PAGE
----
The scientists who will be filling the British Library for their
meat market Beautiful Minds Mingle will probably not be the most, um, fashion-conscious people in London. In fact, most people who enter the British Library probably aren't in the running for any best-dressed awards. But for those of you who have an interest in the serious frivolity and ephemeral momentousness of clothes and hairstyles, be sure not to miss the display currently on in the lobby, an exhibition entitled Fashion Lives. (Is that second word a noun or a verb? What provocative ambiguity!)
Of course, every one goes to the BL to view the Magna Carta and the manuscript of Messiah and the Beatles lyrics sheets on display in the permanent exhibition space. Many also stop in to see the well-publicised displays in the large temporary exhibition rooms (soon to contain a collection of Nobel prizewinner memorabilia). But recently some of the most interesting things for visitors to see in the BL has been the adventurous "topical displays" in the lobby itself — including on the first and second floors where most casual visitors have no reason to go. (Fashion Lives follows an interesting interactive display on music in Africa in the autumn, and an equally worthwhile installation on magic and illusion during the summer.)
According to the press release:
For the first time at the British Library, Fashion Lives, a new exhibition, has brought together a collection of post-war fashion leaders who have defined their profession and played a unique role in shaping the fashion industry as we know it today. [...]
The exhibition draws on the Oral History of British Fashion collection of oral history interviews from the National Life Story Collection at the British Library's Sound Archive. This new collaborative initiative between London College of Fashion and the British Library documents fashion and its related industries within living memory.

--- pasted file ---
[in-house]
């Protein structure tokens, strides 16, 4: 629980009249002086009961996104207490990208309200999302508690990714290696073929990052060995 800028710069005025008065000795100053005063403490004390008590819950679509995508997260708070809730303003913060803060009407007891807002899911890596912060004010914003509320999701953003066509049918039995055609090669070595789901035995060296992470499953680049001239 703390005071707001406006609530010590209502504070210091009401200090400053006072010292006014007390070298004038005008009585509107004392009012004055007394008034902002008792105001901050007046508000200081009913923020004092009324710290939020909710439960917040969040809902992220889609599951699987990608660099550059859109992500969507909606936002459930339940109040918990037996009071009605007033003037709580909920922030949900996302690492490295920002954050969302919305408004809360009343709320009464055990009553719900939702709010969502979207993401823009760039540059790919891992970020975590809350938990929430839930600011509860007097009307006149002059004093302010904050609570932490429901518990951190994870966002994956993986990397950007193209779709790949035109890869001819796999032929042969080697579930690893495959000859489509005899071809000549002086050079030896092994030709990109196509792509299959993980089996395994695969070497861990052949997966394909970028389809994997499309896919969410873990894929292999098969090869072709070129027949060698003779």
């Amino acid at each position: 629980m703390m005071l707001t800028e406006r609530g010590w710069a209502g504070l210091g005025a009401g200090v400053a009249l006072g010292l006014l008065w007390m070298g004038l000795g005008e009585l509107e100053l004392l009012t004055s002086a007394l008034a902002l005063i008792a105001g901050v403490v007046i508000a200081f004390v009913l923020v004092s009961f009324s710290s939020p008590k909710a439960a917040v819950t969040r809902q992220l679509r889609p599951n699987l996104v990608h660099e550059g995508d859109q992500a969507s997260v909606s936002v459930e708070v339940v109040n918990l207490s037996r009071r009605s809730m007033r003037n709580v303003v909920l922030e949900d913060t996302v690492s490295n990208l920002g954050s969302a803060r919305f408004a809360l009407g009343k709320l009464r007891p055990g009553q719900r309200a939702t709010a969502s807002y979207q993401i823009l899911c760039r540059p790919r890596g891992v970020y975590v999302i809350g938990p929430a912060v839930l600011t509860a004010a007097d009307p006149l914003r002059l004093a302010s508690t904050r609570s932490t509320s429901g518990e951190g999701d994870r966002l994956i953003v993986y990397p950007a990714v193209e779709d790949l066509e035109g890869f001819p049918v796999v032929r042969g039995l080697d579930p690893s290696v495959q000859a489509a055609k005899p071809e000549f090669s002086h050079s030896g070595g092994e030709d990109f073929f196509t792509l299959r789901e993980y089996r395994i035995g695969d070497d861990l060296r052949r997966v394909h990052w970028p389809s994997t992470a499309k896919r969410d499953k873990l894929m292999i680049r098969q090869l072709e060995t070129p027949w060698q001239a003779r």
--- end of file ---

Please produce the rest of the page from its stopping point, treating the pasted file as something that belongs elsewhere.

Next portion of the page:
This description might make the display sound dryer than it is. Each individual, including a prominent tailor, costume designer, fashion teacher, retailer, and hairdresser, is given one glass case containing both documentation of their lives — photographs, catalogues, bookkeeping materials — as well as material that inspired them — art, ephemeral images from magazines, pieces of fabric.
Next to each vitrine is a bench with headphones with which you can hear excerpts from the oral histories from the Sound Archive. These include both recording by the individual in question, as well as recordings of other people talking about them. Although the sheer amount of oral history at each station is overwhelming — it would take a whole day to listen to everything — dropping in at random will eventually yield some gems. (Londonist was particularly delighted by the story of costume designer Marit Allen's profound schoolgirl crush on Davy Crockett.)
But for us, the highlight of the whole display is up the escalator to the first floor. There, in the vitrine devoted to John Church, owner of Church's Shoes, one finds not only a pare of brogues made out of reindeer leather dredged up from an eighteenth-century shipwreck, but also sheets of paper with pencil tracings of the bare feet of Her Majesty the Queen. They're pretty small.
The British Library is on Euston Road, near King's Cross. Fashion Lives can be viewed whenever the library is open — until 8pm except Friday and Saturday (unlike the exhibition rooms, which close earlier).